The History of Tequila: All You Need To Know

By News

While many of us are familiar with tequila’s effects, fewer of us know about the fascinating history of tequila.

The history of tequila is tied to the history of the agave plant, a plant native to Mexico and the Southwestern region of the United States. Agave was first fermented by the Aztecs to make pulque, a revered drink that was very important to Aztec culture. When the Americas were colonized, Spanish settlers distilled agave to make mezcal. Mezcal is a fermented alcoholic drink made from any type of agave. While mezcal is a broad category that includes tequila, not all mezcal drinks are classified as tequila.

In the early 1600s, the first mezcal distillery was opened. It was situated in Jalisco, Mexico, in a city now known as Tequila.

In 1758, the Cuervo family – yes, that Cuervo family – first distilled tequila. It was around this time that Don Cenobio Sauza, an agave farmer and mezcal distiller, decided that blue agave was the only type of agave that should be used to make tequila. This is the main difference between mezcal and tequila: while mezcal can be made from any kind of agave, tequila is made specifically from blue agave.

Mezcal and tequila became more popular during the early 1900s. The notorious Prohibition meant that manufacturing and selling alcohol in the United States was illegal, which meant tequila was smuggled into the US through the border. The Prohibition also resulted in Tijuana filling with some 150 bars, all ready to serve thirsty Americans. When the Prohibition ended, most Tijuana bars closed down, but the popularity of tequila was still increasing.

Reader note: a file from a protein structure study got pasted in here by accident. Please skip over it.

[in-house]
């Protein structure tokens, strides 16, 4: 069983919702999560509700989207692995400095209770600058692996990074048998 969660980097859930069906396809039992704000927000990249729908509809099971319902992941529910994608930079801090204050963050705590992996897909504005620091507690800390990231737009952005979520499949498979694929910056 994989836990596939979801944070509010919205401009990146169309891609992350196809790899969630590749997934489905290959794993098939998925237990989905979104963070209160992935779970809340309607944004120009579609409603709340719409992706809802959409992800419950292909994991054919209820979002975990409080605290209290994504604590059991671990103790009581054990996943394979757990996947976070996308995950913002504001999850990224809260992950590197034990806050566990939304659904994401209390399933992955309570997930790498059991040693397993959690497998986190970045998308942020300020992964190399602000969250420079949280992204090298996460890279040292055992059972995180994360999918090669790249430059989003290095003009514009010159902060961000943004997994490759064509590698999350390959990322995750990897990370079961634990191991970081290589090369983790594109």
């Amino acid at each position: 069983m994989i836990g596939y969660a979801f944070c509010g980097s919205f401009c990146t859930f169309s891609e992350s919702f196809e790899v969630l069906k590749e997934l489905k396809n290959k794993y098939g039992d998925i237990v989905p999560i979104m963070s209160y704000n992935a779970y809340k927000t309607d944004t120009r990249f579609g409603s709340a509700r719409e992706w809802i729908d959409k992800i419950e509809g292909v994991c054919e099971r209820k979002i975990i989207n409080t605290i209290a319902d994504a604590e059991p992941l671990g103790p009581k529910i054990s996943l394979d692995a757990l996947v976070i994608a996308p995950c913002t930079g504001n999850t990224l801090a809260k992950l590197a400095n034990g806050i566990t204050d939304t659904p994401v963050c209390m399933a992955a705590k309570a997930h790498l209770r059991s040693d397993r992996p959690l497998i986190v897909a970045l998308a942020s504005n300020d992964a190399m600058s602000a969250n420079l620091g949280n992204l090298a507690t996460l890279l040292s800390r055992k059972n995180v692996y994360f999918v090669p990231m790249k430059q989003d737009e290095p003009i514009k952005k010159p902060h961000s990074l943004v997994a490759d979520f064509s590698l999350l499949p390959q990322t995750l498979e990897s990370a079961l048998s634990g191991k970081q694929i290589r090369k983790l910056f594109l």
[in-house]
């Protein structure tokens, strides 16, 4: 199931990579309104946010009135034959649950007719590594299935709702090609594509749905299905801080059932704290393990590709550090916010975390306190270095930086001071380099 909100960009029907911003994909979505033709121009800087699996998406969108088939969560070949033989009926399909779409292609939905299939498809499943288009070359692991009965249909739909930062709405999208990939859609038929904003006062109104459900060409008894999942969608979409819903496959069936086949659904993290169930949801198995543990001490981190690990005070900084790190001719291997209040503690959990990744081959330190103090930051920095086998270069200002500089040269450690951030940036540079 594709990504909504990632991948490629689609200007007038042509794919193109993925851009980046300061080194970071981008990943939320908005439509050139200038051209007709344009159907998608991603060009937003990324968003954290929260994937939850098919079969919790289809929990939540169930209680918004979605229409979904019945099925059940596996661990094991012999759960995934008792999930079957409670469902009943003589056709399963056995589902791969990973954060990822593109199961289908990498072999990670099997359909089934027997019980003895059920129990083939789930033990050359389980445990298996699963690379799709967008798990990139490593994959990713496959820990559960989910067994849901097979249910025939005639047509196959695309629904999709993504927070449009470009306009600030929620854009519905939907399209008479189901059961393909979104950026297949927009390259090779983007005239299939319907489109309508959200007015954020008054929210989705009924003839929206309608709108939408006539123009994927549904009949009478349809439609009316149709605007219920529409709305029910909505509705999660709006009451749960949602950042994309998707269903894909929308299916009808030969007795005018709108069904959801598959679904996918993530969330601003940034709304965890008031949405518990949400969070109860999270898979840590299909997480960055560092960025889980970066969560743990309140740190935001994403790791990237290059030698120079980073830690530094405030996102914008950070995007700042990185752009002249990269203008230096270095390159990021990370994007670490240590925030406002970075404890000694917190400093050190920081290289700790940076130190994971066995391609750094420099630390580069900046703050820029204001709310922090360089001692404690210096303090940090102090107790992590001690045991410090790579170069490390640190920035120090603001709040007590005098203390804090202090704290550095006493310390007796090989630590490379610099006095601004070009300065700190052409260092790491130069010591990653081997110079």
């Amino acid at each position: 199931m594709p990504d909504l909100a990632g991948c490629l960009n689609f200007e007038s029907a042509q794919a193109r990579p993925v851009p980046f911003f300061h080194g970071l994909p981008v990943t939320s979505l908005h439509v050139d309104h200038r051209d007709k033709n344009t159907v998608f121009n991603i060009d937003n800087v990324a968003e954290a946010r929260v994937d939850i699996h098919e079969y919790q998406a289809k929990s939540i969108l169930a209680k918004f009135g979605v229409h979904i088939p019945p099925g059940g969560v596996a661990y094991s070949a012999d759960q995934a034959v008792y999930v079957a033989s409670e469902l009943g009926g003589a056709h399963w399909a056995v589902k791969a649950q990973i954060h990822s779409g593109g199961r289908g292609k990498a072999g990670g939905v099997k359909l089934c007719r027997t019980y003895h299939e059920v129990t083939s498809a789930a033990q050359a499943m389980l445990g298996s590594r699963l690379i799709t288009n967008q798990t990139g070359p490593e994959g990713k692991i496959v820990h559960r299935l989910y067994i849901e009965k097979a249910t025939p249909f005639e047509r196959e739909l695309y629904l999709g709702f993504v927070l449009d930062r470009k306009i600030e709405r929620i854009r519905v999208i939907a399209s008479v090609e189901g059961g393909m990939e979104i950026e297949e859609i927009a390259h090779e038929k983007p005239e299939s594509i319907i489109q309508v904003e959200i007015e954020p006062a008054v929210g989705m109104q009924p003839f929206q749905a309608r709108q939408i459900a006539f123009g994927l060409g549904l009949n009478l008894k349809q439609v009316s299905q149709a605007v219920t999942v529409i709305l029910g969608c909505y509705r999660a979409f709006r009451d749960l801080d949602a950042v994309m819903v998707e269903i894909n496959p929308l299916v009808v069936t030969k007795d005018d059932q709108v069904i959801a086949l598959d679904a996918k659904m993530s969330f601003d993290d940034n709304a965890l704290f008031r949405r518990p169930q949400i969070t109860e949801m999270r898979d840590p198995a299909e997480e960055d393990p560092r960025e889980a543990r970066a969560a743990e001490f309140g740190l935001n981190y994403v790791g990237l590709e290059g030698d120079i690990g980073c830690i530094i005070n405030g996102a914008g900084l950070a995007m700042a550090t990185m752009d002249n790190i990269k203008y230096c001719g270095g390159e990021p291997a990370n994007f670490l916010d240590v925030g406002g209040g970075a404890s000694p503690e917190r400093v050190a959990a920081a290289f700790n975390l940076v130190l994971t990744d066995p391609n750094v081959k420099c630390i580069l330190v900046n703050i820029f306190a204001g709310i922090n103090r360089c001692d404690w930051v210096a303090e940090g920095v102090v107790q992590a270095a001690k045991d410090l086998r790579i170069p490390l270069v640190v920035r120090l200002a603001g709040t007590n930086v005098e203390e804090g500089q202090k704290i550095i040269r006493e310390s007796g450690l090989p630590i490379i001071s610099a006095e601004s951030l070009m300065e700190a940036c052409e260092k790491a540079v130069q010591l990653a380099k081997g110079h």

When the margarita was developed in the 1930s, tequila became even more popular. Historic sources don’t seem to agree on the origins of the margarita. Writer Felisa Rogers points to the legend that Dallas socialite Margarita Sames invented the cocktail in 1948, but that a 1945 Cuervo tequila advertisement used the line: “Margarita: It’s more than just a girl’s name.”

Another more likely story is that it was developed by an Irish bar owner in Tijuana after the Prohibition had ended. This was all according to James Graham, the owner and editor of a small Iowan newspaper, who discovered the cocktail while on holiday in 1936. Reporting back on his holiday in the newspaper, he noted that the ‘Tequila Daisy’, as it was called, was invented by accident when the bar owner used tequila instead of brandy to make a Brandy Daisy cocktail. ‘Margarita’ means ‘daisy’ in Spanish.

The Mexican government declared tequila its intellectual property in 1974. This made it illegal for other countries to create or sell their own tequila. Mexico also instituted the Tequila Regulatory Counsel – or Consejo Regulador de Tequila – which imposes stringent regulations on the manufacturing and labeling of tequila.

It’s no surprise that this notorious and beloved drink is so protected by the Mexican government. After all, tequila is one of Mexico’s most widely-known exports.